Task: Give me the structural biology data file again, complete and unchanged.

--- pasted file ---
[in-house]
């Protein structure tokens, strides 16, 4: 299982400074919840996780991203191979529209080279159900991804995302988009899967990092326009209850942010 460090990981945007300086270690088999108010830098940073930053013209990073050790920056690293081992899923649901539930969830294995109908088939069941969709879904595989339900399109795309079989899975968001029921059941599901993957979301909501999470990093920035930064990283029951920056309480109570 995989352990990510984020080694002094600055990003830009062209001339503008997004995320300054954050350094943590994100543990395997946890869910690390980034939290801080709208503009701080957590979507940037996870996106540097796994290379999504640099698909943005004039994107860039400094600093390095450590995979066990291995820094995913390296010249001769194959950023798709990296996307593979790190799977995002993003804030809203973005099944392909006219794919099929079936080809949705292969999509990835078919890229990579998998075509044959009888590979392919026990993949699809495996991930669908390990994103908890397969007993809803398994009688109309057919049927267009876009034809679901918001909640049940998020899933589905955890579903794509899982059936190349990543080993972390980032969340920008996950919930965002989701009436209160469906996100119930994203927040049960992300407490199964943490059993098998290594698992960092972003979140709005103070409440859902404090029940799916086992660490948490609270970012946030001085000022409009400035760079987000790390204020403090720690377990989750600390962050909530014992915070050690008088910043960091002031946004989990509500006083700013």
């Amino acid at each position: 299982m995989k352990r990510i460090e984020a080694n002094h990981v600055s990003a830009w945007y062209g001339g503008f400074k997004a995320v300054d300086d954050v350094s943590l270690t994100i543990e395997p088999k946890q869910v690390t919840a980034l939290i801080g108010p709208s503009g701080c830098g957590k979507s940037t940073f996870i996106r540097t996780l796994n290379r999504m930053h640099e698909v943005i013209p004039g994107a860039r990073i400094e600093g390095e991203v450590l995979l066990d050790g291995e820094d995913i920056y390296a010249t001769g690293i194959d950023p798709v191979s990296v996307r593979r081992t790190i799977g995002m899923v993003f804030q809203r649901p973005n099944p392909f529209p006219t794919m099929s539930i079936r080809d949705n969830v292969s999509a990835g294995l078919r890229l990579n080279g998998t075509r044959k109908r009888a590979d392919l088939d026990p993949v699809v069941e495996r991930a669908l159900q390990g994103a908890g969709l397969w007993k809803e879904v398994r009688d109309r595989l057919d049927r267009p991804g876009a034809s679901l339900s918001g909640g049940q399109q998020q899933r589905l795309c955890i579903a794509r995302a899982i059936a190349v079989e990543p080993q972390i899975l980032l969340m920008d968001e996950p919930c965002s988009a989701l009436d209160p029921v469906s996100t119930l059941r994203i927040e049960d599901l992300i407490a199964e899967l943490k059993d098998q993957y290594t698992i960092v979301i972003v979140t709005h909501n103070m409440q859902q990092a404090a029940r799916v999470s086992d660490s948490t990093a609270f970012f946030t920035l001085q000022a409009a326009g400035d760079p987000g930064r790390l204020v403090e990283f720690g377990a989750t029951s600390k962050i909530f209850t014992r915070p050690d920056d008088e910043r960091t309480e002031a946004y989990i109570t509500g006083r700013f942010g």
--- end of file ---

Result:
[in-house]
């Protein structure tokens, strides 16, 4: 299982400074919840996780991203191979529209080279159900991804995302988009899967990092326009209850942010 460090990981945007300086270690088999108010830098940073930053013209990073050790920056690293081992899923649901539930969830294995109908088939069941969709879904595989339900399109795309079989899975968001029921059941599901993957979301909501999470990093920035930064990283029951920056309480109570 995989352990990510984020080694002094600055990003830009062209001339503008997004995320300054954050350094943590994100543990395997946890869910690390980034939290801080709208503009701080957590979507940037996870996106540097796994290379999504640099698909943005004039994107860039400094600093390095450590995979066990291995820094995913390296010249001769194959950023798709990296996307593979790190799977995002993003804030809203973005099944392909006219794919099929079936080809949705292969999509990835078919890229990579998998075509044959009888590979392919026990993949699809495996991930669908390990994103908890397969007993809803398994009688109309057919049927267009876009034809679901918001909640049940998020899933589905955890579903794509899982059936190349990543080993972390980032969340920008996950919930965002989701009436209160469906996100119930994203927040049960992300407490199964943490059993098998290594698992960092972003979140709005103070409440859902404090029940799916086992660490948490609270970012946030001085000022409009400035760079987000790390204020403090720690377990989750600390962050909530014992915070050690008088910043960091002031946004989990509500006083700013």
């Amino acid at each position: 299982m995989k352990r990510i460090e984020a080694n002094h990981v600055s990003a830009w945007y062209g001339g503008f400074k997004a995320v300054d300086d954050v350094s943590l270690t994100i543990e395997p088999k946890q869910v690390t919840a980034l939290i801080g108010p709208s503009g701080c830098g957590k979507s940037t940073f996870i996106r540097t996780l796994n290379r999504m930053h640099e698909v943005i013209p004039g994107a860039r990073i400094e600093g390095e991203v450590l995979l066990d050790g291995e820094d995913i920056y390296a010249t001769g690293i194959d950023p798709v191979s990296v996307r593979r081992t790190i799977g995002m899923v993003f804030q809203r649901p973005n099944p392909f529209p006219t794919m099929s539930i079936r080809d949705n969830v292969s999509a990835g294995l078919r890229l990579n080279g998998t075509r044959k109908r009888a590979d392919l088939d026990p993949v699809v069941e495996r991930a669908l159900q390990g994103a908890g969709l397969w007993k809803e879904v398994r009688d109309r595989l057919d049927r267009p991804g876009a034809s679901l339900s918001g909640g049940q399109q998020q899933r589905l795309c955890i579903a794509r995302a899982i059936a190349v079989e990543p080993q972390i899975l980032l969340m920008d968001e996950p919930c965002s988009a989701l009436d209160p029921v469906s996100t119930l059941r994203i927040e049960d599901l992300i407490a199964e899967l943490k059993d098998q993957y290594t698992i960092v979301i972003v979140t709005h909501n103070m409440q859902q990092a404090a029940r799916v999470s086992d660490s948490t990093a609270f970012f946030t920035l001085q000022a409009a326009g400035d760079p987000g930064r790390l204020v403090e990283f720690g377990a989750t029951s600390k962050i909530f209850t014992r915070p050690d920056d008088e910043r960091t309480e002031a946004y989990i109570t509500g006083r700013f942010g």